Open Access. Powered by Scholars. Published by Universities.®

Social and Behavioral Sciences Commons

Open Access. Powered by Scholars. Published by Universities.®

Articles 1 - 9 of 9

Full-Text Articles in Social and Behavioral Sciences

Management Intensive Rotational Grazingin Wisconsin: The 1990s, M. Ostrom, Douglas B. Jackson-Smith Jan 2000

Management Intensive Rotational Grazingin Wisconsin: The 1990s, M. Ostrom, Douglas B. Jackson-Smith

Sociology, Social Work and Anthropology Faculty Publications

Growing numbers of Wisconsin dairy farmers have reported success using management intensive rotational grazing (MIRG) techniques that rely on pastures as the primary source of forage for their milking herds. The Program on Agricultural Technology Studies (PATS) has been tracking the use and performance of MIRG systems in Wisconsin since the early 1990s through periodic large-scale, random sample surveys of Wisconsin dairy farmers. This fact sheet incorporates recent results from PATS 1999 Dairy Farmer Poll into an overall summary of PATS grazing research.


Overview Of Emerging Conflicts Over Agriculturalland Use, Douglas B. Jackson-Smith Jan 2000

Overview Of Emerging Conflicts Over Agriculturalland Use, Douglas B. Jackson-Smith

Sociology, Social Work and Anthropology Faculty Publications

I’d like to use my opening comments today to set the stage for the rest of the program. But first, a few words about my background. I’m a sociologist and an economist trained in the dynamics of change in the farm sector. I help direct a research and outreach unit called the Program on Agricultural Technology Studies that tracks the impacts of new technologies and public policies on farm families, and only came to the world of land use planning through the back door. Specifically, as we’ve worked with farmers across the state in the last five ...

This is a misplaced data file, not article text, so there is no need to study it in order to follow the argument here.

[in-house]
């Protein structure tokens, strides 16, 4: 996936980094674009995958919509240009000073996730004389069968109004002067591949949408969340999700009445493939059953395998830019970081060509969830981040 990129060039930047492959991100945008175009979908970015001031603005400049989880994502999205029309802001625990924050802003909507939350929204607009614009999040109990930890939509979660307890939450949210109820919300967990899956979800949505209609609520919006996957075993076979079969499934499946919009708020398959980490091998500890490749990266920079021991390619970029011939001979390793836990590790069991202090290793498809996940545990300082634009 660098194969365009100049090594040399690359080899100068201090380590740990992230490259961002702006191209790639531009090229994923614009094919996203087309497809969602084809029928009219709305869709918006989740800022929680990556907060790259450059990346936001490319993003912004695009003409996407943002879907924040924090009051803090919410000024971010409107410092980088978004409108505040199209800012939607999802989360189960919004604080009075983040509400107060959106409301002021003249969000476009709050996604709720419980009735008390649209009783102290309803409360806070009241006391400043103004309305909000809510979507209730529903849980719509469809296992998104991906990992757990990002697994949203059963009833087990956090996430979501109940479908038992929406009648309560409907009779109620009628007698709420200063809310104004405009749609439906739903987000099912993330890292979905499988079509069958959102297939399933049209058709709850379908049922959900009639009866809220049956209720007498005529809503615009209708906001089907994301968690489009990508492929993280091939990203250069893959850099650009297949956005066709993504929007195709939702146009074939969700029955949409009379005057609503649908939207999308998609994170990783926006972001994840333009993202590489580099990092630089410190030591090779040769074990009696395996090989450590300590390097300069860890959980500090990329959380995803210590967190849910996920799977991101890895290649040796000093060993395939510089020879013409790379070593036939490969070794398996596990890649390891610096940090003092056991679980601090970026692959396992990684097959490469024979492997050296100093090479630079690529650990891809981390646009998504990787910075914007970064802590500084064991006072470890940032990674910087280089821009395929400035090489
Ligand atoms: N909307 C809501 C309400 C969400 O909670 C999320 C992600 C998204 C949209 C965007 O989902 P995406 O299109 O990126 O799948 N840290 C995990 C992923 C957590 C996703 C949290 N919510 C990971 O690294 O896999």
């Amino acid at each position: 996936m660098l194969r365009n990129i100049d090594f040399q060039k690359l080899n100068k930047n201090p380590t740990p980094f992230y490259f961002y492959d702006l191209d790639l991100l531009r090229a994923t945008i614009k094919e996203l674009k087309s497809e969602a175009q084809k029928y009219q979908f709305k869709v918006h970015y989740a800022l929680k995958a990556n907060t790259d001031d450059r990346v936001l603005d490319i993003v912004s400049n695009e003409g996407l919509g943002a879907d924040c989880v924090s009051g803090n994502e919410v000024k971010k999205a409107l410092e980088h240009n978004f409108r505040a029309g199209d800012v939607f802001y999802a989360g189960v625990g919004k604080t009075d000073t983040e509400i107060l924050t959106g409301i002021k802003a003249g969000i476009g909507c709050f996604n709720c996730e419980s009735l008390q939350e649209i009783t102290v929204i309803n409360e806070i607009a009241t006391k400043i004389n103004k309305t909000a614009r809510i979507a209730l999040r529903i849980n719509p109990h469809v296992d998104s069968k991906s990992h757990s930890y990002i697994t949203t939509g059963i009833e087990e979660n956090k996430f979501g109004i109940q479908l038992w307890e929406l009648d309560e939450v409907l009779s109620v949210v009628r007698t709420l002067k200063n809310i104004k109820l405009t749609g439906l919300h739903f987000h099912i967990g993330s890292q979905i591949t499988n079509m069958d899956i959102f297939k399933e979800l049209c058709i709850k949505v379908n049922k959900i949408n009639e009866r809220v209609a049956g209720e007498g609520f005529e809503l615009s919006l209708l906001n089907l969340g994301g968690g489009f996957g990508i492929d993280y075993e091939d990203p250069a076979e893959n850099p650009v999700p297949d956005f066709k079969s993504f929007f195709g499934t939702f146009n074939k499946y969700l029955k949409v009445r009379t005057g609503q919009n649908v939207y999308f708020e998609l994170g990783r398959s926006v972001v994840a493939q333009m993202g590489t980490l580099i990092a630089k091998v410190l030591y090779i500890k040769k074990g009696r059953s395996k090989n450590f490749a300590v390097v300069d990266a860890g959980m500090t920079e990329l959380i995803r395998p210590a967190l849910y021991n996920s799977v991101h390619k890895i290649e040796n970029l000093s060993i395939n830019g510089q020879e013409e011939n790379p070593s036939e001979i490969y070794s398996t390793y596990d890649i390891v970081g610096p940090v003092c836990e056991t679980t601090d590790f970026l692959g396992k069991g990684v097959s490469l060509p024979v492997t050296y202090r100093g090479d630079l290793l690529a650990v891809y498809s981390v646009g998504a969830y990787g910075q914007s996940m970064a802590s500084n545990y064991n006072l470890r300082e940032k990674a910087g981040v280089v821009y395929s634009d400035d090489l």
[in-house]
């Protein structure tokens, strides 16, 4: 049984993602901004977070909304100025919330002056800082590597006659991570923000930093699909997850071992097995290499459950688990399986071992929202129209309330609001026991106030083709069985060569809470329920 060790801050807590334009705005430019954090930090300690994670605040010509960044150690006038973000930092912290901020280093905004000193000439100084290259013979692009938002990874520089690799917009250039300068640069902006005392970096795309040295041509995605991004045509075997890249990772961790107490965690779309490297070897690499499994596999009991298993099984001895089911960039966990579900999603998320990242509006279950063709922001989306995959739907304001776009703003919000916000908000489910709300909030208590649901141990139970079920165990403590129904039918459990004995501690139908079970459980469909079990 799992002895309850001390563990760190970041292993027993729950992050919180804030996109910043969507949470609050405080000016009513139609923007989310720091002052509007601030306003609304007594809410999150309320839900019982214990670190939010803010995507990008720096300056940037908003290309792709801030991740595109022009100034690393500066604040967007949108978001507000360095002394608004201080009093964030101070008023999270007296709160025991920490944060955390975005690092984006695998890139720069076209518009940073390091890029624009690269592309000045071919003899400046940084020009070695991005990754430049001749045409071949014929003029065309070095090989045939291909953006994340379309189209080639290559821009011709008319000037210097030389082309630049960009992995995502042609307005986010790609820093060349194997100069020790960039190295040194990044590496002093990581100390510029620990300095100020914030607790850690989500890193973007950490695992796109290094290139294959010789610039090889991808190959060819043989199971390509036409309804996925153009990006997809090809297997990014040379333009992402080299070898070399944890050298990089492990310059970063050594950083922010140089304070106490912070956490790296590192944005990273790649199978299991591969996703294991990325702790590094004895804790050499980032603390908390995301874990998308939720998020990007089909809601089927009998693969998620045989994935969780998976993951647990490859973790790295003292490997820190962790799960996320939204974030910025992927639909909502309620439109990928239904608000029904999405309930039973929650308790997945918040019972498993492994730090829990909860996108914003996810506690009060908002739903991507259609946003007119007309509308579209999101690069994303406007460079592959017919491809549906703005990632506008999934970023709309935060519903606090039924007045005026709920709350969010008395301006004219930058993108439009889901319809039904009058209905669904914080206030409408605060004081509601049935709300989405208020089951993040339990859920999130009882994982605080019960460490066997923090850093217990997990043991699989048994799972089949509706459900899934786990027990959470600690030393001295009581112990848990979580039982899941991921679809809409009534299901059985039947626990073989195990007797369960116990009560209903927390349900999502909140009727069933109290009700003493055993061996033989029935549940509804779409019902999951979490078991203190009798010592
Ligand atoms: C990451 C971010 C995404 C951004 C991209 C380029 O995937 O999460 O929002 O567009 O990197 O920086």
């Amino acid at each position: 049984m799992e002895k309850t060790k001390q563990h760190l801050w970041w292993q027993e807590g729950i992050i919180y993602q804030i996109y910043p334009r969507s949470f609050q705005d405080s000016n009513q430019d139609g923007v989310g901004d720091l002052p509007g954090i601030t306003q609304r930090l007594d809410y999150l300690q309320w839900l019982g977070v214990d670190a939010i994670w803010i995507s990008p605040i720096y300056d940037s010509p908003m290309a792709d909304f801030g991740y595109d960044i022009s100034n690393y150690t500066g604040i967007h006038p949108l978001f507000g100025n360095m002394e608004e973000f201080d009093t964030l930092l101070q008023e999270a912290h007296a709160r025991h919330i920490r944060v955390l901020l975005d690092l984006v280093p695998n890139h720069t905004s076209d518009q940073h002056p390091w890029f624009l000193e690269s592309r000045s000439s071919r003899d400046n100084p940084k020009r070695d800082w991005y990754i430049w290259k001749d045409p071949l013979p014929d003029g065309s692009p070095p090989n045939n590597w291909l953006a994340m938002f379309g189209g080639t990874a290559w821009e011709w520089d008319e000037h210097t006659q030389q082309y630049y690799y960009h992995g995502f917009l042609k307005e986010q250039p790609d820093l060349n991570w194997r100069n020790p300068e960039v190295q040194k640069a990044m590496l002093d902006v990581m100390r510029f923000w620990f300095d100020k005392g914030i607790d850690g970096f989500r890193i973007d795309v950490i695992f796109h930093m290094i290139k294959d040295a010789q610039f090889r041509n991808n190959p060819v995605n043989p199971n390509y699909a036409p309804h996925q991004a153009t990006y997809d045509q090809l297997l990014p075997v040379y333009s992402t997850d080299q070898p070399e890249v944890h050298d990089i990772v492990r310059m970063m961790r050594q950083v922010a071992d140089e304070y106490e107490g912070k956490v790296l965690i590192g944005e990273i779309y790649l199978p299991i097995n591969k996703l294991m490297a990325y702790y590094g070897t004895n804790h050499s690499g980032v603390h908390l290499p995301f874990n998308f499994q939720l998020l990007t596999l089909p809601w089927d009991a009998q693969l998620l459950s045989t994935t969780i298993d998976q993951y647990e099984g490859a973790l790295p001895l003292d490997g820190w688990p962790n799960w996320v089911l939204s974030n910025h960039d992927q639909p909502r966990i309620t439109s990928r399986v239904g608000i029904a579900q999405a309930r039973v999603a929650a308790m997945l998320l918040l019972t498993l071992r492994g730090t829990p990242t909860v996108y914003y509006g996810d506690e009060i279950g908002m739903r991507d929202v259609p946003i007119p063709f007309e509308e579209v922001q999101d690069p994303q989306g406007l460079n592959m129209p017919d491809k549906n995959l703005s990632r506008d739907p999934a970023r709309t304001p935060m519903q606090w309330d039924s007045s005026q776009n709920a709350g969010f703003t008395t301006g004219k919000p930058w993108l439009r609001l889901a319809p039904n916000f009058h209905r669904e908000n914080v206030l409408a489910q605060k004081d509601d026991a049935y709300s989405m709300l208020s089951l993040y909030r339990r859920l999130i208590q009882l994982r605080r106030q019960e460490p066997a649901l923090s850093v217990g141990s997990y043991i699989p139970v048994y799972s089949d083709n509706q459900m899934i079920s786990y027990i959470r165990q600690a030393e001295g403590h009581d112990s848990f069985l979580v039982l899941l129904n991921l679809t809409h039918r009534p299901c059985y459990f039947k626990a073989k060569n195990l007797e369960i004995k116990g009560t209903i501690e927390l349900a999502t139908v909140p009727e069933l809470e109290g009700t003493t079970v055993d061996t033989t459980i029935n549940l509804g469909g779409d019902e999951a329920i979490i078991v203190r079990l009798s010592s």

Limitations Of Agricultural Land Useplanning Tools In Rural Wisconsin, Douglas B. Jackson-Smith, J. Bukovac Jan 2000

Limitations Of Agricultural Land Useplanning Tools In Rural Wisconsin, Douglas B. Jackson-Smith, J. Bukovac

Sociology, Social Work and Anthropology Faculty Publications

Recent opinion polls suggest that farmland preservation is one of the most widely shared goals for local land use planning in Wisconsin. Although the state has long been a leader in the use of tax and zoning policy tools to protect agricultural lands from residential or commercial development, continued high rates of farmland loss have cast doubt on their effectiveness. This paper critically examines statistical evidence for the effectiveness of farmland tax credit and exclusive agricultural zoning policies in Wisconsin. Using data collected at the township level (the local unit of land use decision-making in most counties), and controlling for ...


A Profile Of Wisconsin's Dairyindustry, 1999, F. H. Buttel, Douglas B. Jackson-Smith, S. Moon Jan 2000

A Profile Of Wisconsin's Dairyindustry, 1999, F. H. Buttel, Douglas B. Jackson-Smith, S. Moon

Sociology, Social Work and Anthropology Faculty Publications

In the late winter and early spring of 1999, the Program on Agricultural Technology Studies (PATS)2 surveyed over 1,600 of Wisconsin’s dairy farmers. Because the sample was large, was drawn randomly from the Wisconsin Dairy Producers List, and yielded a relatively high response rate (50 percent), the results provide a scientifically reliable snapshot of the Wisconsin dairy farming sector as of the spring of 1999. This report provides an overview of the initial findings of the overall study. The emphasis of this report is on the characteristics of the Wisconsin dairy farming sector, and on the characteristics ...


The Changing Face Of Wisconsin Dairyfarms: A Summary Of Pats Research On Structural Change In The 1990s, Douglas B. Jackson-Smith, B. Barham Jan 2000

The Changing Face Of Wisconsin Dairyfarms: A Summary Of Pats Research On Structural Change In The 1990s, Douglas B. Jackson-Smith, B. Barham

Sociology, Social Work and Anthropology Faculty Publications